Flooding from Thursday’s storm battered a number of coastal communities in Massachusetts, rendering main thoroughfares impassable, forcing people from their homes, and compelling first responders to make daring rescues of motorists who became trapped in their vehicles.
Downed power lines forced the closure of Route 6 in Sandwich late Thursday night, according to the State Police.
Troopers responded at about 10 p.m. to a report of the lines. The highway was closed in both directions between exits 1 and 2 while utility crews from Eversource worked to fix the wires, said David Procopio, a spokesman for the State Police.
Earlier in the day, Scituate harbormaster Stephen Mone was rescued from the frigid water, after he fell while trying to move a boat to safety, fire Chief John Murphy said in a brief phone interview.
“He was OK,” Murphy said.
About 20 people were evacuated from their homes, Murphy said, and there was a partial break of the sea wall on Oceanside Drive, Murphy said.
The region’s first major snowfall of 2018 proved treacherous for Scituate public safety workers, an official said.
“They worked very hard to evacuate folks in need,” said Selectman Chairwoman Maura Curran.
People evacuated during high tide were taken either to a town shelter or to stay with friends or family, she said.
Much of the town experienced heavy flooding throughout the day. But, by 5 p.m., calls to the town’s emergency center had lessened. Public works employees will be working overnight in the areas where the water recedes to begin clean-up, Curran said.
More than one local at the Inn at Scituate Harbor compared Thursday’s storm to the Blizzard of ’78. Many said they’d never seen the water rise so high so quickly. Some had oceanfront properties on stilts, which meant their properties were safe, but the ocean was rushing through underneath them, spreading rocks around and leaving debris.
“If we were in the house and something happened to us, it’s not easy to rescue us,” town resident Bea Green said. “You couldn’t just walk out of the house. So we choose — when it’s going to be this kind of a storm, we come here.”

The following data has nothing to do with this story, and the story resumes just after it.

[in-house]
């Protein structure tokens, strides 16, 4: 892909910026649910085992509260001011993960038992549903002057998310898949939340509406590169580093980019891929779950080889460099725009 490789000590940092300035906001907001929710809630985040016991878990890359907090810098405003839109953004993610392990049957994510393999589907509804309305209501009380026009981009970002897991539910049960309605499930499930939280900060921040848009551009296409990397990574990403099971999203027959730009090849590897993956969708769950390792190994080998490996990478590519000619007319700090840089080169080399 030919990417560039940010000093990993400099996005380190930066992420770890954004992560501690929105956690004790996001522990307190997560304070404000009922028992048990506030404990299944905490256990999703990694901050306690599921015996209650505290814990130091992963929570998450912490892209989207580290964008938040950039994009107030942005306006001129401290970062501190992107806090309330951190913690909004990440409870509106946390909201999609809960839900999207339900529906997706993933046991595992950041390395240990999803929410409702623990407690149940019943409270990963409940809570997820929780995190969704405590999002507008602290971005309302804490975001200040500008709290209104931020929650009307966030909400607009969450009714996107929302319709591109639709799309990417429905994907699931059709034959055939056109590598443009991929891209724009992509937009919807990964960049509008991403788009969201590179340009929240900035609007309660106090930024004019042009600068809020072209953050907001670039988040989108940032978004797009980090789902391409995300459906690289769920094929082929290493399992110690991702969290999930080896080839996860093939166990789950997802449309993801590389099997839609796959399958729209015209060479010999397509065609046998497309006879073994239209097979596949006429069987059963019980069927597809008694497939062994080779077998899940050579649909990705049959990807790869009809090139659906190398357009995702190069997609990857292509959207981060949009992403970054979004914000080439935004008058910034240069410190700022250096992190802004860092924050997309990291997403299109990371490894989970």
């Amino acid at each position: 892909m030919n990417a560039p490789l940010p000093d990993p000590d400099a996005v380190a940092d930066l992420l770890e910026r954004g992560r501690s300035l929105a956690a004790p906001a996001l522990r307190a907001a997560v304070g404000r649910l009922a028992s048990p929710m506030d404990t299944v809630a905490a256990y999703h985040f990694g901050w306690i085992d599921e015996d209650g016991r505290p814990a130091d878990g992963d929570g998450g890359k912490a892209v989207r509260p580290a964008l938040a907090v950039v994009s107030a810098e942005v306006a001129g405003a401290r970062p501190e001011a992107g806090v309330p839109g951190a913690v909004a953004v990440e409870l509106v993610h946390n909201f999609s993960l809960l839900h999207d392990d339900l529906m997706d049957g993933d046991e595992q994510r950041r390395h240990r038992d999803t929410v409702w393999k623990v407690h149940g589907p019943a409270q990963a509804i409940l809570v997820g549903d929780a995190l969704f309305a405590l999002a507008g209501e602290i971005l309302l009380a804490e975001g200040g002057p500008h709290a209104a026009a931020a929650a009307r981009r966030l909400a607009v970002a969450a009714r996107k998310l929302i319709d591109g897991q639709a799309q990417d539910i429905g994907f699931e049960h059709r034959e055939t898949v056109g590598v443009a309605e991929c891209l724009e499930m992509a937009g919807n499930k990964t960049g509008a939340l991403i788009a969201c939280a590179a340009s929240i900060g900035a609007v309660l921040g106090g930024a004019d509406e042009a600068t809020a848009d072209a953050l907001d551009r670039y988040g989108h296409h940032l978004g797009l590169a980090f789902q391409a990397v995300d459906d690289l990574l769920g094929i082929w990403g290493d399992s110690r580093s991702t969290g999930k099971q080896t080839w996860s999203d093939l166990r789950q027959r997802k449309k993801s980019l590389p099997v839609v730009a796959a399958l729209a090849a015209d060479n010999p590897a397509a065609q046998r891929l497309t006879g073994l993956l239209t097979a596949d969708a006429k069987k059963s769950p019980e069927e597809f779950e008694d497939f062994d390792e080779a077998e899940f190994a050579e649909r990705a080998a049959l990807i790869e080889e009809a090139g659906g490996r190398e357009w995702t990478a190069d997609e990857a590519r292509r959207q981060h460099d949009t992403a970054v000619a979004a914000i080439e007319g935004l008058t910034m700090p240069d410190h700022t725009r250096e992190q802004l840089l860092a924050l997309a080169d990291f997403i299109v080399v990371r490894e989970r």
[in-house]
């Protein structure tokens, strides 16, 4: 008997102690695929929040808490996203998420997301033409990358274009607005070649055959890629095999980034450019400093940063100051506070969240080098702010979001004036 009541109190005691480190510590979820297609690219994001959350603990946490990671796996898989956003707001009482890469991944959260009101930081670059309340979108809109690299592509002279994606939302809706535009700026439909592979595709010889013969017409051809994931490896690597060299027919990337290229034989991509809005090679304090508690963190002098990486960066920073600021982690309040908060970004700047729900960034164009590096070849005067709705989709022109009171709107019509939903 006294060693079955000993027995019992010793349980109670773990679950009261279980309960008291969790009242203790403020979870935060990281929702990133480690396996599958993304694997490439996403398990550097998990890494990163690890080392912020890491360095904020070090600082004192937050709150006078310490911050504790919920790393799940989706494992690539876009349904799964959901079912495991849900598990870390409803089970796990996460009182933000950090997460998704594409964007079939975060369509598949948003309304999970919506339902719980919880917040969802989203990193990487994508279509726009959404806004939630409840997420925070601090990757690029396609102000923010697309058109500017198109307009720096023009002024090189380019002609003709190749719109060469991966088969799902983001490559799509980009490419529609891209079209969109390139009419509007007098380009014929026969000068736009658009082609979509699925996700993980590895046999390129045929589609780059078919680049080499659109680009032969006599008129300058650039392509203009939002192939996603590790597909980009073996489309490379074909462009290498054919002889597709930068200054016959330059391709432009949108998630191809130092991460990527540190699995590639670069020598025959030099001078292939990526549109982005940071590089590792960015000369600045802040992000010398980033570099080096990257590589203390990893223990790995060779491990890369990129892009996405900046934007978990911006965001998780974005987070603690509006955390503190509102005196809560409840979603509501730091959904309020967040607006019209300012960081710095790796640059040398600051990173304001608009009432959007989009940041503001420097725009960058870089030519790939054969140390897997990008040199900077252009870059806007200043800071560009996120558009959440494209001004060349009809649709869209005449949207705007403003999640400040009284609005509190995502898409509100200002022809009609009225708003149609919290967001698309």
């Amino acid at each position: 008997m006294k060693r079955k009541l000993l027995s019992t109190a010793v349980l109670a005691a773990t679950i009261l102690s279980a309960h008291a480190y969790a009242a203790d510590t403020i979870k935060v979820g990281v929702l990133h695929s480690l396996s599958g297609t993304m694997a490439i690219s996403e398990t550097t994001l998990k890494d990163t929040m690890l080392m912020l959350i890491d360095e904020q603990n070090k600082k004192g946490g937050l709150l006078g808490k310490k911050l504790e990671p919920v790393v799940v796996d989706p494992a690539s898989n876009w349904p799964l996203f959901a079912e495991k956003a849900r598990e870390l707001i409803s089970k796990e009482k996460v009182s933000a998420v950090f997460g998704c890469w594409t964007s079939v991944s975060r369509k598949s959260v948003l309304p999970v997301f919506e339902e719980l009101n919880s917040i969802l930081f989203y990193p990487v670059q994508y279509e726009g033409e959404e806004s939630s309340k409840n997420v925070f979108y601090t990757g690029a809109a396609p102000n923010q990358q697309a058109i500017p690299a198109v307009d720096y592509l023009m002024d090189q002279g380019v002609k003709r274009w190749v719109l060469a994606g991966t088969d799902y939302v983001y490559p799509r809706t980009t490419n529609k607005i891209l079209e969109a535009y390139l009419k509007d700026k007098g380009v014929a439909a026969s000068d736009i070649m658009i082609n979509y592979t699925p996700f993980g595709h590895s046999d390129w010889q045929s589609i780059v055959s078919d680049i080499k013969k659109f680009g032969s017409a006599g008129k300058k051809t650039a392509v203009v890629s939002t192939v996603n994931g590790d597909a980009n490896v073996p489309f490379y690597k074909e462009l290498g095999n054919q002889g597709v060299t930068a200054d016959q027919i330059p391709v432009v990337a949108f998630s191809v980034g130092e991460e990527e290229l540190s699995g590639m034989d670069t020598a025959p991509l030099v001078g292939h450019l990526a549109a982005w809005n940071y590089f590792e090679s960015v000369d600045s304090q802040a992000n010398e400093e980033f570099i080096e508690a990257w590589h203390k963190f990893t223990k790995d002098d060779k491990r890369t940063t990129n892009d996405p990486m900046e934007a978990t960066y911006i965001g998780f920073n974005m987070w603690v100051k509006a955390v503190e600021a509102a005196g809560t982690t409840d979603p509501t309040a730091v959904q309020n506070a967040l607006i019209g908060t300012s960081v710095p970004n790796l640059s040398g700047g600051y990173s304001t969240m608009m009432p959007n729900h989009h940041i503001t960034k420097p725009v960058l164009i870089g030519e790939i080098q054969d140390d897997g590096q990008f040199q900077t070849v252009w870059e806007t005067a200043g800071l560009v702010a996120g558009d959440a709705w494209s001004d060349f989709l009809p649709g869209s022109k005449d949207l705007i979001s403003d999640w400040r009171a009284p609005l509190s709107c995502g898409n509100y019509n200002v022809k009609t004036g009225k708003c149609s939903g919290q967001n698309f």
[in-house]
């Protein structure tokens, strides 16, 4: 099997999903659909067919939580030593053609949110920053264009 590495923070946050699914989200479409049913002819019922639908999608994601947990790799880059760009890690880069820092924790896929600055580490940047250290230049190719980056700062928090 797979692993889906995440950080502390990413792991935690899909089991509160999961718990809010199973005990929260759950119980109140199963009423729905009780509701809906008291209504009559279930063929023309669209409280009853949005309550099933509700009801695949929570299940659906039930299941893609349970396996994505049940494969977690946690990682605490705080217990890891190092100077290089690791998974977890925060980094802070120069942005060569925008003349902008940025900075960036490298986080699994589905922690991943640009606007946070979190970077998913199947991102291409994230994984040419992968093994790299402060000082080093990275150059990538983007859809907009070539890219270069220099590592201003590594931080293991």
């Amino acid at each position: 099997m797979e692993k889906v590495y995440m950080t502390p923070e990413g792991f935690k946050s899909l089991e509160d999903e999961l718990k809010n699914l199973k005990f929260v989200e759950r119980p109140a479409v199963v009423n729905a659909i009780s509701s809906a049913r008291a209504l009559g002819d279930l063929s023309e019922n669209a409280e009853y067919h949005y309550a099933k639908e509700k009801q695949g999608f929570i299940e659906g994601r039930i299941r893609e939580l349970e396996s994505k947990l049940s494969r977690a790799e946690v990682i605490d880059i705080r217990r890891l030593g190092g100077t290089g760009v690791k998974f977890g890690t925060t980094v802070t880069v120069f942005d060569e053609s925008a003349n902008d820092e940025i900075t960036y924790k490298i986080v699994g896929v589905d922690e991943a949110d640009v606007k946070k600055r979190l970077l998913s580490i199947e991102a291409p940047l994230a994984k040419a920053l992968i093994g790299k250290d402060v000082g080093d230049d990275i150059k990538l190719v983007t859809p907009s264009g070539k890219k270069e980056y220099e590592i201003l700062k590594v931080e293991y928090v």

Julie Jordan, 71, found herself stranded in Scituate after coming to have lunch with a friend.
“I didn’t anticipate that it was going to be quite this severe,” Jordan said. “If we lose the lights here, that wouldn’t be very pleasant.”
Marshfield fire officials said more than 20 people had to evacuate their houses, and an additional eight or nine people were helped out of their cars after they got stuck in the floodwaters.
“The water was up over the doors,” said Deputy fire Chief Louis Cipullo, adding that the displaced people were taken to a temporary shelter at a local middle school.
Fire Chief William Hocking said some people had to be rescued with the aid of high-water vehicles provided by the National Guard.
The storm also hit the power grid in Plymouth.
Neil Sheehan, a spokesman for the Nuclear Regulatory Commission, said in a statement that the Pilgrim Nuclear Power Station had an unplanned shutdown and had to “manually shut down (scrammed) the reactor after one of the two 345-kilovolt lines that provide power from the grid to the facility became unavailable” shortly after 2 p.m. “Off-site power from the second 345-kilovolt line and a 23-kilovolt line is still in service.”
In Quincy, multiple cars got trapped in water near the Neponset River and along the coast, police said.